Finally, he presents us with ways to walk out the call of Christ. He gives us practical ways to reject the cultural demands around us, and accept the counter-cultural life to which Jesus calls us. Near the end of the book, Johnston talks about sharing our faith with others. Good news is never meant to be kept to oneself. It is intended to be shared.

Jesus said, “You will be my witnesses” (Acts 1:8). He didn’t say, “You will be my prosecuting attorney.” “You will be my defender.” “You will be my slick salesperson.” He simply said, “You get to be a witness of really great news.” – Ray Johnston in Jesus Called (page 313)


 

Disclosure of Material Connection: I received this book free from the publisher through the BookLook Bloggers book review bloggers program. I was not required to write a positive review. The opinions I have expressed are my own. I am disclosing this in accordance with the Federal Trade Commission’s 16 CFR, Part 255: “Guides Concerning the Use of Endorsements and Testimonials in Advertising.”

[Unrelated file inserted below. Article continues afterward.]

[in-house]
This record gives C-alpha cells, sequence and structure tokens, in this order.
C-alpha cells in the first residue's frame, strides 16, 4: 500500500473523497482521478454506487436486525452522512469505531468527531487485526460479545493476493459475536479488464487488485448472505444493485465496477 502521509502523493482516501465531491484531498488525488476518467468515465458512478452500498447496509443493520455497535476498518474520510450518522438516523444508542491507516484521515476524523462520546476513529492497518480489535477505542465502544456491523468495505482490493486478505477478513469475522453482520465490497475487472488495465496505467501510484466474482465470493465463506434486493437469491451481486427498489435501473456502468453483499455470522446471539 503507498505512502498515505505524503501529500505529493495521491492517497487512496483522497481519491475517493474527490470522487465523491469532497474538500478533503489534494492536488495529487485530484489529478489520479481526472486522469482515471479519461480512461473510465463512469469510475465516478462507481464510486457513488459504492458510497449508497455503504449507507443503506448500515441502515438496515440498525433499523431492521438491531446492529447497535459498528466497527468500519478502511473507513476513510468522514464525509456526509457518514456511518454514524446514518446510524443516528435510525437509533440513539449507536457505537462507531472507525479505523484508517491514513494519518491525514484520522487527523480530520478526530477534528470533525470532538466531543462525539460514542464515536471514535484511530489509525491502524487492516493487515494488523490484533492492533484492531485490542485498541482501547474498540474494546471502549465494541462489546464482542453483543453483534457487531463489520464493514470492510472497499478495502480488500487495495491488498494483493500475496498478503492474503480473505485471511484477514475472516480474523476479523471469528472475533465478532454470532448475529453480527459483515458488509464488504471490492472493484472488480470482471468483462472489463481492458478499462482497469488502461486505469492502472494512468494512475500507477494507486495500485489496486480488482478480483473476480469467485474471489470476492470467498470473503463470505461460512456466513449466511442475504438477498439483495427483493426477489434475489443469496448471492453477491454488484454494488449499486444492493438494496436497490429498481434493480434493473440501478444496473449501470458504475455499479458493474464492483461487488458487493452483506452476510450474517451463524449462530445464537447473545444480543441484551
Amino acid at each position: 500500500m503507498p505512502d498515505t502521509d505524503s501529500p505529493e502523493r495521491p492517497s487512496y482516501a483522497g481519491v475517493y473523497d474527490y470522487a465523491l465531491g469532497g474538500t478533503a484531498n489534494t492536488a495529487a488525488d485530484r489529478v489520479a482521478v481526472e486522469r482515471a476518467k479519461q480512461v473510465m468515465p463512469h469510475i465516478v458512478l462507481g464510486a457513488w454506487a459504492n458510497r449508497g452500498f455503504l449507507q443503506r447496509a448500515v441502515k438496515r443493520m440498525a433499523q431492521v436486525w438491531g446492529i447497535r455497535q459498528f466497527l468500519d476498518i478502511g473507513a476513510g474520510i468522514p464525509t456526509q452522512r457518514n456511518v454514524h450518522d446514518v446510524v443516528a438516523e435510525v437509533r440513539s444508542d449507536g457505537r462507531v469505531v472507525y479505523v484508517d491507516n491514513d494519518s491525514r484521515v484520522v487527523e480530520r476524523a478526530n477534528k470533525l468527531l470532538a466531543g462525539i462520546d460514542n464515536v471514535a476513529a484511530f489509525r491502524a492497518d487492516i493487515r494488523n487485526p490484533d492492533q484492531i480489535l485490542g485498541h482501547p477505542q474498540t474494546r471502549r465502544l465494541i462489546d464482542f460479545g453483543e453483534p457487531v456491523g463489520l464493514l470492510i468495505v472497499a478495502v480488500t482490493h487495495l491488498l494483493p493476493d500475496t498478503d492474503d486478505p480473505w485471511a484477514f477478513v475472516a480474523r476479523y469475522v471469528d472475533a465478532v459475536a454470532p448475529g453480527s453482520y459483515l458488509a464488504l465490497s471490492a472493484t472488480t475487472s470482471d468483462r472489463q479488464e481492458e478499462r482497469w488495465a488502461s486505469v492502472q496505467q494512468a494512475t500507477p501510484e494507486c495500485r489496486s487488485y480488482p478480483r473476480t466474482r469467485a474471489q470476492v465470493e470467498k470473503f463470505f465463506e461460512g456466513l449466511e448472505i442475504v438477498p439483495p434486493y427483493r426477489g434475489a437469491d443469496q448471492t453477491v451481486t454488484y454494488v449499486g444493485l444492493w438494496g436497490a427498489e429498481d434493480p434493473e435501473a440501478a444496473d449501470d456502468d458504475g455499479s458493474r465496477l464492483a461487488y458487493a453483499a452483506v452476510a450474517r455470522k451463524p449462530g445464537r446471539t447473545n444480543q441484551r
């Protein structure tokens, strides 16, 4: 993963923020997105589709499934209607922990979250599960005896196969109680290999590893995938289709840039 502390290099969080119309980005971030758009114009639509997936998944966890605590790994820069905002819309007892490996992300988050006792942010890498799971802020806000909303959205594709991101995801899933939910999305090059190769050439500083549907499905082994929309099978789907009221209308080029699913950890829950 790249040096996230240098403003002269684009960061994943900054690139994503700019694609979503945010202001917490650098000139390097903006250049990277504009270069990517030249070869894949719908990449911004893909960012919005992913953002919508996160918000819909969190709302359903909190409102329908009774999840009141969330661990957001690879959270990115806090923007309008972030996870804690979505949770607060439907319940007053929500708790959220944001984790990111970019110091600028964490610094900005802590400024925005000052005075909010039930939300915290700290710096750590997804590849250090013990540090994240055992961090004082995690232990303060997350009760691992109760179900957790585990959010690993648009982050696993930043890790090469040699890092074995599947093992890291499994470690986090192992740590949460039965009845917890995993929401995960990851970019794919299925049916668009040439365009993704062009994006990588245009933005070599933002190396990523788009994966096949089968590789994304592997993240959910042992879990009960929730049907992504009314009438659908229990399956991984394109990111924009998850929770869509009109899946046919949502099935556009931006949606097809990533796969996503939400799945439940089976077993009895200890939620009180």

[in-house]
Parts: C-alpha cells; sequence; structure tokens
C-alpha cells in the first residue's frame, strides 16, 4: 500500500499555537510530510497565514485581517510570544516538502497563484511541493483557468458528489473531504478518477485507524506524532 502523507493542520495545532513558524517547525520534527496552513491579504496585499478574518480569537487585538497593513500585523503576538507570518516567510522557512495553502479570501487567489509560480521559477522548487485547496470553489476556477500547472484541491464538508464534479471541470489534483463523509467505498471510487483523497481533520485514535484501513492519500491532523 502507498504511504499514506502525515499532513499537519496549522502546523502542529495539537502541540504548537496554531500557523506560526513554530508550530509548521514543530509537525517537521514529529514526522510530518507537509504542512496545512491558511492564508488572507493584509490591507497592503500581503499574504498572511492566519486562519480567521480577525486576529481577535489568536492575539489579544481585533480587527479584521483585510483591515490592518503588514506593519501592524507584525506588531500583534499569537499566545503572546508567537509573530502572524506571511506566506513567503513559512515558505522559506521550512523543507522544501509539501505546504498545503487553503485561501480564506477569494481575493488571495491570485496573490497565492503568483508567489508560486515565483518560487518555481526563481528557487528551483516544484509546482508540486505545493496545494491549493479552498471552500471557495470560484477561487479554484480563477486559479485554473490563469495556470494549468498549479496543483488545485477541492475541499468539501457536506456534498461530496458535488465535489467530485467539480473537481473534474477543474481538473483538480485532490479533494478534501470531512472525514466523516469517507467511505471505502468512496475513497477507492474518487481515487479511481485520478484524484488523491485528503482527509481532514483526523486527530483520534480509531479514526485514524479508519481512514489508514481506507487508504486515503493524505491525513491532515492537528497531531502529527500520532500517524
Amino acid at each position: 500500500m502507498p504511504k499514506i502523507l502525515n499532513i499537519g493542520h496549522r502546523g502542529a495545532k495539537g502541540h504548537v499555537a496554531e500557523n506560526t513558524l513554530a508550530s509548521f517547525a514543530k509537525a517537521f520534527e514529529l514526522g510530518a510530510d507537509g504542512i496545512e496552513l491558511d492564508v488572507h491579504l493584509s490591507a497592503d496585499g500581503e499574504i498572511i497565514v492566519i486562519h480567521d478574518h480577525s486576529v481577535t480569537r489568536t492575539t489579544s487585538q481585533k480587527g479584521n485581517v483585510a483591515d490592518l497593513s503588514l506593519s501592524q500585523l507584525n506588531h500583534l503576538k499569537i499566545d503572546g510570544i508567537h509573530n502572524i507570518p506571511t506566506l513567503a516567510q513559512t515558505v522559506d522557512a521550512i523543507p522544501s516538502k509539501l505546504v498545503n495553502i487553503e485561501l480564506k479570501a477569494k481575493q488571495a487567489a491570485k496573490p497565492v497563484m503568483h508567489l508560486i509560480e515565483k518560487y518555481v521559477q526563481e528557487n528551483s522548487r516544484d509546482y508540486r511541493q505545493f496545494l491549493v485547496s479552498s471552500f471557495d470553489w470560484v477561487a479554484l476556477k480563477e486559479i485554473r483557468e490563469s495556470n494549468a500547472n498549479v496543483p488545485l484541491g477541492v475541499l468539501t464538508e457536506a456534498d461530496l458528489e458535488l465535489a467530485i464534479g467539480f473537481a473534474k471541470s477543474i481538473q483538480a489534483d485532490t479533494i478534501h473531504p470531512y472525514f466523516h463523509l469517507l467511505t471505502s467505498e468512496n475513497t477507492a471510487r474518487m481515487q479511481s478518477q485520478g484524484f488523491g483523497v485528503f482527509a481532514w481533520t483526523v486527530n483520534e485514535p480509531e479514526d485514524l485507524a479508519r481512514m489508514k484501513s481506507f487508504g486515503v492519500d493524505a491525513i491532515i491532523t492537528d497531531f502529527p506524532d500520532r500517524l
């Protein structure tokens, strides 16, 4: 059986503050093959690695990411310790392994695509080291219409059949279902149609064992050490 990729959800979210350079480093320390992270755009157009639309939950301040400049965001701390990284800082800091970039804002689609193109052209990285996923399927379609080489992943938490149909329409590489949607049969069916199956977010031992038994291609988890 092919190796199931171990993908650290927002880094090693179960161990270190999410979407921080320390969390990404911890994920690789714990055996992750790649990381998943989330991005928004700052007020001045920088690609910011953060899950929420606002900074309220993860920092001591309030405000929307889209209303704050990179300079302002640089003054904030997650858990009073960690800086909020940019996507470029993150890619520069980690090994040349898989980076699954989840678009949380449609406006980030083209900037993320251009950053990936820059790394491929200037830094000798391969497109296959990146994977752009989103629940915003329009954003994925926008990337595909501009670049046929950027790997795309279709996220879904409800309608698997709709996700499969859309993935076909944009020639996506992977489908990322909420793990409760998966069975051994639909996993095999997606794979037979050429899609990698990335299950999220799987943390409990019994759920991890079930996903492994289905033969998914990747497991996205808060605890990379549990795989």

A fishing boat in Kuşadası

Following Jesus: 153

“After this Jesus revealed himself again to the disciples by the Sea of Tiberias, and he revealed himself in this way. Simon Peter, Thomas (called the Twin), Nathanael of Cana in Galilee, the sons of Zebedee, and two others of his disciples were together. Simon Peter said to them, “I am going fishing.” They said to him, “We will go with you.” They went out and got into the boat, but that night they caught nothing.